Burial of John Franklin. Author: me


Kabloonas is the way in which the Inuit who live in the north part of Canada call those who haven´t their same ascendency.

The first time i read this word was in the book "Fatal Passage" by Ken McGoogan, when, as the result of the conversations between John Rae and some inuit, and trying to find any evidence of the ill-fated Sir John Franklin Expedition, some of then mentioned that they watched how some kabloonas walked to die in the proximities of the river Great Fish.

I wish to publish this blog to order and share all those anecdotes that I´ve been finding in the arctic literature about arctic expeditions. My interest began more than 15 years ago reading a little book of my brother about north and south pole expeditions. I began reading almost all the bibliography about Antarctic expeditions and the superknown expeditions of Scott, Amundsen, Shackleton, etc. After I was captured by the Nansen, Nobile and Engineer Andree. But the most disturbing thing in that little book, full of pictures, was the two pages dedicated to the last Franklin expedition of the S.XIX, on that moment I thought that given the time on which this and others expeditions happened, few or any additional information could be obtained about it. I couldn´t imagine that after those two pages It would be a huge iceberg full of stories, unresolved misteries, anecdotes, etc. I believe that this iceberg, on the contrary than others, would continue growing instead melting.

viernes, 29 de diciembre de 2017


Along the history of polar exploration and whale hunting, Inuit people have been taken away from their birth places by their far "neighbours". Whalers, alike, exploring expeditions abducted Inuit hunters, and also women and children, sometimes purposedly by force, and sometimes kindly when rescuing them, during their homeward trip, from the sea when they had got lost fram from the coast. This, is the first chapter of a series of cases I wanted to analyse in my blog.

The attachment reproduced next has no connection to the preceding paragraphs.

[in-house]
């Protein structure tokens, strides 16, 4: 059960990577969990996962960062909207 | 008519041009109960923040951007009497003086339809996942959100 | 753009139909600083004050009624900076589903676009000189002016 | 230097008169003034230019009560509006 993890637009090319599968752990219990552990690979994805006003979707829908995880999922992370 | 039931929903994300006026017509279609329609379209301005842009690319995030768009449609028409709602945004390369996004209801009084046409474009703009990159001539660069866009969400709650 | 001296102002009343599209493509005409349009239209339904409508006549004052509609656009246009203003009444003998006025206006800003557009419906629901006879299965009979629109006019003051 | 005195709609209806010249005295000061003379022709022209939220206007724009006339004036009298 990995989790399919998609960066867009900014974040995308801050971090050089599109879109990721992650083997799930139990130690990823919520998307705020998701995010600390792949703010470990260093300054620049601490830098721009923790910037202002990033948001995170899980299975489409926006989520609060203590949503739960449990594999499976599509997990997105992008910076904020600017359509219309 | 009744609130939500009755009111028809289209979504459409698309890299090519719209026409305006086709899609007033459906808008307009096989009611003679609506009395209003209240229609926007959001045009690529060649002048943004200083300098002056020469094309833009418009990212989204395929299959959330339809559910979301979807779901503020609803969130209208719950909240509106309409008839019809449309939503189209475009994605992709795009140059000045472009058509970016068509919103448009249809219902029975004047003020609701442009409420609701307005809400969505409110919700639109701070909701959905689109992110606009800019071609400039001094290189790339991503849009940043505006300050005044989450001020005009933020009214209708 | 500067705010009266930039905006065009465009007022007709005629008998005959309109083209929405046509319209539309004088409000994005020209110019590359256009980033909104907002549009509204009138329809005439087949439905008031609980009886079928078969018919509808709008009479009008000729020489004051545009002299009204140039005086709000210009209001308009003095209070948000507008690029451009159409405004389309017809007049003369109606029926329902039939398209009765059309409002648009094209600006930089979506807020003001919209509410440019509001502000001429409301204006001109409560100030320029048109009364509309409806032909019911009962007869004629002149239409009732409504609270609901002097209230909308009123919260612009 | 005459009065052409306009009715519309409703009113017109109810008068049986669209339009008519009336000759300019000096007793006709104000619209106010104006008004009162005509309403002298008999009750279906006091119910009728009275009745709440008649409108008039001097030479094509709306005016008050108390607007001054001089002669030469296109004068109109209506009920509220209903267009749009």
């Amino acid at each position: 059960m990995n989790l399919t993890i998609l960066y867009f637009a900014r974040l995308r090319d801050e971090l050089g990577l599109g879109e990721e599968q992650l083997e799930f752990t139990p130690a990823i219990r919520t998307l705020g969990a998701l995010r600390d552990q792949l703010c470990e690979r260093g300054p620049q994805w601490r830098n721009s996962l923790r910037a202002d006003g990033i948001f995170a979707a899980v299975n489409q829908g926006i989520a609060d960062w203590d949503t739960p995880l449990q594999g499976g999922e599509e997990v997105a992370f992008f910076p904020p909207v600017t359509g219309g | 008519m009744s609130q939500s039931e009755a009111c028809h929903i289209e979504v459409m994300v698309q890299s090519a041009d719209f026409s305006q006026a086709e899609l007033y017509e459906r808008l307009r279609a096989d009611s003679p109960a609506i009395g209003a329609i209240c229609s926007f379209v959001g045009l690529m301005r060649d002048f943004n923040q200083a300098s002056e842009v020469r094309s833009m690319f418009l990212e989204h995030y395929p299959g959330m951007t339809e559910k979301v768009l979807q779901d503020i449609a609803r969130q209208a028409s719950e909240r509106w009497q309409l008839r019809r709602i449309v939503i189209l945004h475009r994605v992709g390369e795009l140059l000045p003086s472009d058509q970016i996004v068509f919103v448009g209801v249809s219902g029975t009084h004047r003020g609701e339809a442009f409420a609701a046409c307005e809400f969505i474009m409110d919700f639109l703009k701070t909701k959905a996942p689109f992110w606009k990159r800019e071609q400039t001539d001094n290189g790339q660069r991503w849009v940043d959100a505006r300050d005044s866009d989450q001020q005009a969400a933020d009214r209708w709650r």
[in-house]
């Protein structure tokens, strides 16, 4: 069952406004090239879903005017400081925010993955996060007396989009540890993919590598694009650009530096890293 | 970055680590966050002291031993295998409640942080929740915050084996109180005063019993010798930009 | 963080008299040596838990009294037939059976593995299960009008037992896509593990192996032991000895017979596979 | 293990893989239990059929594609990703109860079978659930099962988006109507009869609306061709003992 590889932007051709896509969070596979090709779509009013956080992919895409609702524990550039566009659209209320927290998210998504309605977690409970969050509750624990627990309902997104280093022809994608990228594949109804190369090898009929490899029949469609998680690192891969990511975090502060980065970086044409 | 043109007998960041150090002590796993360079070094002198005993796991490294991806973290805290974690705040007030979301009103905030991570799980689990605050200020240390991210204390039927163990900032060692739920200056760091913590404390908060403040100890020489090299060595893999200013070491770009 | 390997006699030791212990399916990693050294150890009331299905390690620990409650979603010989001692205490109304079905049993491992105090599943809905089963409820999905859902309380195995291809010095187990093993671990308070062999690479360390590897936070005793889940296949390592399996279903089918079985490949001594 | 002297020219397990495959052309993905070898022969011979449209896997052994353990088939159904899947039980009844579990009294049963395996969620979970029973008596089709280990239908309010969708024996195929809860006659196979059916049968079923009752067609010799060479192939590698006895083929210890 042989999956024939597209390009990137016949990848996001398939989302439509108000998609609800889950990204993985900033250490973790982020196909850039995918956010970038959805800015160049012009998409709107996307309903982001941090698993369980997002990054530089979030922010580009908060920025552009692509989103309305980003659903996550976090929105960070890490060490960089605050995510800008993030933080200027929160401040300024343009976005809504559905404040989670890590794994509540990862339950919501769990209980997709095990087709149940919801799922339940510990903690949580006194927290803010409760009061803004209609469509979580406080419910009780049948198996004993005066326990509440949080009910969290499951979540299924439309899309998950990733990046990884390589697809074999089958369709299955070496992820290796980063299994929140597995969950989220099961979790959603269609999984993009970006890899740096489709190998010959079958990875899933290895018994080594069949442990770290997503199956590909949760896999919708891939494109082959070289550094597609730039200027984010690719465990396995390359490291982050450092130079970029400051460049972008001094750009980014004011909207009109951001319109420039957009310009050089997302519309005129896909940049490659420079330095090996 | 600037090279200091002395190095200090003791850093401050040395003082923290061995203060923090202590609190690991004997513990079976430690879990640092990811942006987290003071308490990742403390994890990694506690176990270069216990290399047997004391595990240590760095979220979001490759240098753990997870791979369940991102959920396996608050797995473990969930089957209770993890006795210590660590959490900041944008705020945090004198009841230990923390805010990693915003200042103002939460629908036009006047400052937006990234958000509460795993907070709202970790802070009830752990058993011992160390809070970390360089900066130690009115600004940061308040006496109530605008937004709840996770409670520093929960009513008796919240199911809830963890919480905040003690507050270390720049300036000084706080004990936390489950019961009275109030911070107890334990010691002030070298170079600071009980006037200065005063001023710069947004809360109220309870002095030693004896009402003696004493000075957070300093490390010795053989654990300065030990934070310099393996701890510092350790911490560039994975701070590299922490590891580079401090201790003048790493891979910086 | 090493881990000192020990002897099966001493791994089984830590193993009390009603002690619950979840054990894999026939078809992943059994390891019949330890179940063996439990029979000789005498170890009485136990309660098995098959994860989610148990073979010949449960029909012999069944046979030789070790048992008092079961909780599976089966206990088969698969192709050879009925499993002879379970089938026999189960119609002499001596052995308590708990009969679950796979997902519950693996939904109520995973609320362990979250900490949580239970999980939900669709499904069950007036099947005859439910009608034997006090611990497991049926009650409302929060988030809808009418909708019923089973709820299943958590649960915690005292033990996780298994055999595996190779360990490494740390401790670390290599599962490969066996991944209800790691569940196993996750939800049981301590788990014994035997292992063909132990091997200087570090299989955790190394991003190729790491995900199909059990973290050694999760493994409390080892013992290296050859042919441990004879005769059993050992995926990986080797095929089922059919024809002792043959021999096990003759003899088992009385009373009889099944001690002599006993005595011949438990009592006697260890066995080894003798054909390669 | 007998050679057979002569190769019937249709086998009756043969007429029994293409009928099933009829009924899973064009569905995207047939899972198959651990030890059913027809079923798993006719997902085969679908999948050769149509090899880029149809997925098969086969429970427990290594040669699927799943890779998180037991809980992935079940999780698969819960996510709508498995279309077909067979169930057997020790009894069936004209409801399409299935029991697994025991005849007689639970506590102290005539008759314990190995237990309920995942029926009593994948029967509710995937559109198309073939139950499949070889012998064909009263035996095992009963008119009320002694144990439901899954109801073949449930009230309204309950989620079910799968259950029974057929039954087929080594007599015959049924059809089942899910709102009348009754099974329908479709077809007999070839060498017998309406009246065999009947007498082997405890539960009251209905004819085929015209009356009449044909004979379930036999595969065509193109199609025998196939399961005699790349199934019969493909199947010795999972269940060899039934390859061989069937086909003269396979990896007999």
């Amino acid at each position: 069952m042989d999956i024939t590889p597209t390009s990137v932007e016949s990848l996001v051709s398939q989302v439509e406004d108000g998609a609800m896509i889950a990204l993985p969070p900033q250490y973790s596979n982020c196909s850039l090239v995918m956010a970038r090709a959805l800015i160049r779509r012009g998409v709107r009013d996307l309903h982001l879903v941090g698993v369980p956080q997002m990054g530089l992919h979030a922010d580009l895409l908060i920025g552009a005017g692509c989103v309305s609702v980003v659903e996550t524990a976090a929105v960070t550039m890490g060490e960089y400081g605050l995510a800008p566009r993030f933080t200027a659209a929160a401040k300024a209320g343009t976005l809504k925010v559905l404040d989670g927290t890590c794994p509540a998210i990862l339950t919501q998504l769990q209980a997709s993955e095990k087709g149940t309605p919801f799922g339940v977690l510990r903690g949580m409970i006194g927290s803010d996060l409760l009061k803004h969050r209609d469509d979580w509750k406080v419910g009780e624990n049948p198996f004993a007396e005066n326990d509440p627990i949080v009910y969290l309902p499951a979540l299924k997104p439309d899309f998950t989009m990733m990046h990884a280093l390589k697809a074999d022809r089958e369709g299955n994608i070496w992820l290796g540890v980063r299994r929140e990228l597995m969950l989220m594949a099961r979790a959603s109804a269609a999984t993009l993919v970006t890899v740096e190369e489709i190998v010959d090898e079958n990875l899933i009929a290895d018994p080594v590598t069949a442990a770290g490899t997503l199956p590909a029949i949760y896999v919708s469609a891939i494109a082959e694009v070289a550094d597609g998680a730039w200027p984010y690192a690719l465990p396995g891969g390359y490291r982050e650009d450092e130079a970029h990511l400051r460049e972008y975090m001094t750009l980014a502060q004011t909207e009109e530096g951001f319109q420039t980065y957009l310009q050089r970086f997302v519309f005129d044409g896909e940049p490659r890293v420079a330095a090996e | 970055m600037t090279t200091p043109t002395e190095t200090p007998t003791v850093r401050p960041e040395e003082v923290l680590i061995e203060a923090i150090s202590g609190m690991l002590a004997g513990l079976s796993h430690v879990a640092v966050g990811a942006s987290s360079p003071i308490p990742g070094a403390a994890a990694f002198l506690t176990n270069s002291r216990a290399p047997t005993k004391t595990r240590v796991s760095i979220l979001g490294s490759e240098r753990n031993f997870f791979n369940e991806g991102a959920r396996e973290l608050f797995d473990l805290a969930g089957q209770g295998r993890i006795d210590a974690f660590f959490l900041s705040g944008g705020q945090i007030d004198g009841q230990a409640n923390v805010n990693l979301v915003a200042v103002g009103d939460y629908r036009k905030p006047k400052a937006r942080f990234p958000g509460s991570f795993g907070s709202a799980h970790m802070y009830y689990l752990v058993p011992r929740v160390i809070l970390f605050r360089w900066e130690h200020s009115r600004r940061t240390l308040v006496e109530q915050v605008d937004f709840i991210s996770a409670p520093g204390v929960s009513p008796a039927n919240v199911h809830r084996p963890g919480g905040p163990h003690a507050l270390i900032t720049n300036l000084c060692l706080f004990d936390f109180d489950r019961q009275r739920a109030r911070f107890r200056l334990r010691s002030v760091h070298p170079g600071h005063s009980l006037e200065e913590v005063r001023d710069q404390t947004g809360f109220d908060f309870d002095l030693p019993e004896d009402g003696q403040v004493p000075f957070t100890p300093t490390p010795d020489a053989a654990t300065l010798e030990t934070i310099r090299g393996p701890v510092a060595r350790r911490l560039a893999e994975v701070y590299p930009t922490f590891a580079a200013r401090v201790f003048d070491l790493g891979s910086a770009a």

Maybe, one of the more dramatic depiction of such practices I have ever read is that of Nordenskjold in his article "Eskimos, Ancient and Modern", which expresses vivid and tragically how these events used to happen through a particular case, to which I will come back in the coming chapters:

"Their meetings always ended in the murder or capture of the poor natives, who were carried away to be shown as curious animals in Europe. La Peyrere's Report of Greenland, written in 1647, describes them, and goes on to tell of the nine Eskimos who had been brought to Denmark by different Polar expeditions. Poor Eskimos ! They often looked northwards, and once tried to escape in their skiffs ; but a storm cast them ashore, and some peasants caught them and took them back to Copenhagen. Two of them again tried to escape in their kayaks ; one was caught, the other who got away was drowned at sea. The last of them died of grief after the failure of his third attempt to return to Greenland in his kayak. He was thirty or forty miles out to sea before he was overtaken." 

And this, unfortunately, is a tale which is repeated along the time invariably, there usually weren´t survivors, as we soon will see. Inuit people who arrived to Europe, hardly ever got used to the insane atmosphere of the British cities, their local illnesses, or maybe, they just couldn´t stand the very different diet they were obliged to follow.

Maybe the most well documented of these events, and likely one of the first, is the case of Calichoughe (or Kalicho), a woman called Ignorth (or Egnock), and her child, Nutaaq (or Nutioc)., who were got caught prisoners in 1577 by Martin Frobisher. It has inspired some articles and the story appears here and there everywhere and it is not the  main subject of this post. The three Inuit people where nicely portrayed by talented artists of the time, like John White or Cornelis Ketel, author of several paintings (some of them in their Inuit clothes, other dressing like Englishmen and others naked, and which apparently haven´t survived). The existing portraits by John White are held in the British Museum.

Kalicho, Ignorth and Nutaaq by John White